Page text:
I can give examples of some of these places. In South Australia-the State on the end of the sewer some would say-river red gums are being regenerated in some places because of more efficient water management techniques. This Bill is a step in the right direction. If further steps are to be taken they now rest squarely with the Government. I note proudly that the Government has picked up the theme of my maiden speech and that there are now Labor governments in each of the three States through which the River Murray is running. Those governments now have taken the initiative of reinforcing what this Bill endeavours to do. I pay tribute to the Hon. Peter Arnold, the former Minister of Water Resources in the South Australian State Government. He was part of the initiative that brought this present inadequate, but essential, Bill into being. I point out to the House that, while I have no wish to be repetitious about the things that other honourable members have said or about the history of the river system, the new Agreement is a great improvement on its predecessor. The most significant addition, particularly for South Australia, is the new initiatives included in Part IV. It sets out provisions for water quality and control. The principal initiatives in this Part provide power for the Commission to:

consider any or all relevant water management objectives, including water quality, in the investigation, planning and operation of works;

monitor water quality;

co-ordinate studies concerning water quality in the Murray River;

recommend water quality standards for adoption by the States;

make recommendations to any Government agency or tribunal on any matter which may affect the quantity or quality of Murray River waters;

make representations to any Government agency concerning any proposal which may significantly affect the flow, use, control or quality of Murray River waters;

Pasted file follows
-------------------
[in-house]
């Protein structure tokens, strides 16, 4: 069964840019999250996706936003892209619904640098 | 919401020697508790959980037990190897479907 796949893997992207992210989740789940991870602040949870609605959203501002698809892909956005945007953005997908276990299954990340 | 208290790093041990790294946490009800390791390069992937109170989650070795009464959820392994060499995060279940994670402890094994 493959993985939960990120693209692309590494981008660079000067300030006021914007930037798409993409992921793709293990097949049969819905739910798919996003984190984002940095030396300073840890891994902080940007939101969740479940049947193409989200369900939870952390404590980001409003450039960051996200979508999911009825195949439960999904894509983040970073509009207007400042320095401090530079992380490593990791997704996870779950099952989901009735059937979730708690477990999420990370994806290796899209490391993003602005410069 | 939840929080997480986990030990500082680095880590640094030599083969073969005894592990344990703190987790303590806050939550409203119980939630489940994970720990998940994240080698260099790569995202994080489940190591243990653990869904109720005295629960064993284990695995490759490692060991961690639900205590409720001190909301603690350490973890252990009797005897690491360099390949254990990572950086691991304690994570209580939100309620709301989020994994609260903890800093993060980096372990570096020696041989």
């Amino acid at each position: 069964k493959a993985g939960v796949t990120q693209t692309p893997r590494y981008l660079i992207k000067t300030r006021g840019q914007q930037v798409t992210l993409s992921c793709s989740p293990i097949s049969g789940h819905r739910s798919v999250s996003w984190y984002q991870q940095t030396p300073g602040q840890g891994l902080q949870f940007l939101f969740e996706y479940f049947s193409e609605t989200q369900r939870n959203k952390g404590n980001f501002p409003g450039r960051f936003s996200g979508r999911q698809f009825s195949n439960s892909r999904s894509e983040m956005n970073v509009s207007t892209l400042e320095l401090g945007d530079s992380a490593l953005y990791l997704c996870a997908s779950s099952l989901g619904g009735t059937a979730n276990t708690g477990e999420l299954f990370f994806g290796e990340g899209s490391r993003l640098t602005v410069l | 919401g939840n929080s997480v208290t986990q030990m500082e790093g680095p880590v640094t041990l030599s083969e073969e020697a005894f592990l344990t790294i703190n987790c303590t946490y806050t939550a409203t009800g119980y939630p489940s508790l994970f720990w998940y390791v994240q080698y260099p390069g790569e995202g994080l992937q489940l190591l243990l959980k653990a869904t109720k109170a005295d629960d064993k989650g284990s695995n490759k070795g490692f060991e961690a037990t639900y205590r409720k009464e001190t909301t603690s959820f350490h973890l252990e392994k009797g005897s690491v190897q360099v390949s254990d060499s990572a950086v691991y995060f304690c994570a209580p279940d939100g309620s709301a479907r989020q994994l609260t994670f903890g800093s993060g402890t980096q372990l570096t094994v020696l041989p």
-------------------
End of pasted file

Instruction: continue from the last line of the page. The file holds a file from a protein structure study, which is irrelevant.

have regard to the possible effects of its decisions on any river or water management objectives when exercising its powers under the agreement.

The new Agreement, therefore, for the first time requires the Commission to take account of water quality in its management of the Murray River. As far as South Australians are concerned this is a major advance.

Earlier the honourable member for Hawker challenged members of the Opposition not to go 'wet', if honourable members will pardon the pun, on the question of how to implement this Bill. I reiterate the statement I made that the implementation of this Bill now rests squarely with the Government. I do not challenge the authority of the honourable member for Hawker; I respect his view. But the reality is that any extension of the powers of this Bill would call for State governments to surrender the sovereignty that they currently have. That will not be an easy exercise to undertake.

I support whatever reasonable action the honourable member for Hawker may take in strengthening the powers of this Bill. I simply say as a South Australian that the Bill is a positive step in the right direction and it is significant that South Australians will now have some sort of control over the actions that may well defile the very water source they use. This sort of control is their right. I support the Bill.